By Brad McElhinny in | January 31, 2017 at 11:06AM
CHARLESTON, W.Va. — Governor Jim Justice’s administration says its new environmental advocate will be Edward Maguire II, president and owner of The Highlands Group, Inc., a land broker and consulting company that specializes in the conservation of undeveloped properties in West Virginia.
He begins work on Feb. 1.
On Friday, the Department of Environmental Protection fired longtime environmental advocate Wendy Radcliff, along with the agency’s communication’s director, Kelley Gillenwater. Only a brief statement was then issued by the agency: “We are restructuring to make our operation more efficient by consolidating roles.”
The Environmental Advocate’s Office helps people who want or need information about the agency, guides people with environmental concerns and encourages communication between the public and the agency.
This morning, Maguire’s appointment was announced by new DEP Secretary Austin Caperton.
“Ed Maguire has the big idea mentality that West Virginia needs right now,” Caperton stated in the announcement. “He has a proven track record of success working with numerous environmental and business groups, and he will be a great asset to this agency and to the citizens we serve.”
Since 1990, Maguire has been the president and owner of The Highlands Group, Inc., a land broker and consulting company that specializes in the conservation of undeveloped properties in West Virginia.
Maguire’s most prominent role has been serving on the task force that helped secure more than 10,000 acres of land for the Summit Bechtel Reserve for the Boy Scouts of America. Maguire also recently helped acquire more than 1,200 acres of land in the Gauley River Canyon on behalf of Young Life, an international non-denominational Christian ministry organization. Maguire also served on the board for the West Virginia Outdoor Heritage and Conservation Fund as the Conservation Committee Chairman.
The camp at the Summit Bechtel Reserve is named the “James C. Justice National Scout Camp” in honor of Governor Justice’s father. In 2011, Justice announced a planned donation of $25 million to the Boy Scouts of America for construction of the camp. Last November, as Justice was running for governor, National Public Radio reported that Justice wound up donating only $5 million and some land, although his spokesman promised Justice would eventually donate the full amount.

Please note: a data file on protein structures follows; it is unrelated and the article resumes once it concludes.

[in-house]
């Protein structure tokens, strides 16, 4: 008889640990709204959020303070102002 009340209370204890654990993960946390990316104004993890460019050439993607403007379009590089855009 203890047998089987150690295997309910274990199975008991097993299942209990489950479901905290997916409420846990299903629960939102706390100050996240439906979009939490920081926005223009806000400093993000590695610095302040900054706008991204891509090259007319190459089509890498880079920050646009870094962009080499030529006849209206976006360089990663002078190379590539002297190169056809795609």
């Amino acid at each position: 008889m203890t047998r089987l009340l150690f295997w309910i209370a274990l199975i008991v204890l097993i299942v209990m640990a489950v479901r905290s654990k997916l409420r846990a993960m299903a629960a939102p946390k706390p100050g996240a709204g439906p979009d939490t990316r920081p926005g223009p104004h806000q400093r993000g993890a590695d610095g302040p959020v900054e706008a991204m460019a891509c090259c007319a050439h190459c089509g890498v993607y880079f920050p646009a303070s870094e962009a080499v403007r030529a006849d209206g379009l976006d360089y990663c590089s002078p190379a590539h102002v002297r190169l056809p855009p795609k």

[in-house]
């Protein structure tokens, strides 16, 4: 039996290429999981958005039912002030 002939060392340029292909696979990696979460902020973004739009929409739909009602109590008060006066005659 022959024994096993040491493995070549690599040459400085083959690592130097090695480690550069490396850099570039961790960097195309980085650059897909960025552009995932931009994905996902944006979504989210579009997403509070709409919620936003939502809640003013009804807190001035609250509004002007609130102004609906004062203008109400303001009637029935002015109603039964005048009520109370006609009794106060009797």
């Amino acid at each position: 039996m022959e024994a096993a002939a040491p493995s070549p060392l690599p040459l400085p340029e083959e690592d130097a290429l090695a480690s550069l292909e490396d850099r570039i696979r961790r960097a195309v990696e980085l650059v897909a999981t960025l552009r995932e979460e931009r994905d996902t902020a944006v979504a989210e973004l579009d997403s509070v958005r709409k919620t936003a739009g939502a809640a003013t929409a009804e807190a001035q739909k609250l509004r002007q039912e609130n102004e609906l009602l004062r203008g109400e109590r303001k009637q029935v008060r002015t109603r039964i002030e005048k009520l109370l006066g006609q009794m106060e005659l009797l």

At the time, Justice spokesman Grant Herring told public radio that the coal industry’s decline “has delayed some larger donations, but Jim Justice always keeps his word and has every intention of fulfilling all of his charitable pledges.”
When Justice named Austin Caperton, a longtime coal executive, to be secretary for the Department of Environmental Protection, he promised striking a balance between industry and environmental concerns.
“Austin Caperton has the management experience to make the West Virginia DEP run efficiently,” Justice stated in his transition team’s announcement about Caperton.
“Austin understands the energy sector of our state, and he will strike a balance between protecting our environment and getting rid of needless red tape that hurts job creation. He has the private sector experience I want to help me make state government operate with business-like accountability.”
Today, 40 environmental groups submitted a protest letter objecting to last Friday’s firing of Radcliff. The letter was sent out prior to the announcement about Maguire.
MORE: Letter from environmental groups.
“Transparency is essential to the integrity of your position and public confidence in your agency,” the groups stated. “We request that you publicly explain the process you will engage in to fulfill your statutory requirements to hire someone for the legally mandated full time position of Environmental Advocate. Ensuring that process will include input from the public is essential.”
Radcliff was named environmental advocate in 2014 by then-DEP Secretary Randy Huffman. It was her second time in the position. She had also served in the role during the mid-90s.
The community groups wrote to Caperton, “While we understand the Environmental Advocate serves at the will and pleasure of the Secretary, we are confused and frustrated that you saw fit to remove someone who embodies the very heart and soul of the Office.
“For many who need help to resolve environmental problems or have any number of questions about how to interact with DEP, Wendy is the first point of contact. She’s friendly, helpful and competent. She does the agency proud and is responsive to citizens equally.”
The groups continued, “We are also deeply troubled that you would take such action without input from the environmental community and the many citizens who turn to that Office for assistance in dealing with the complex regulatory programs of the agency,” the groups stated in their letter to Caperton.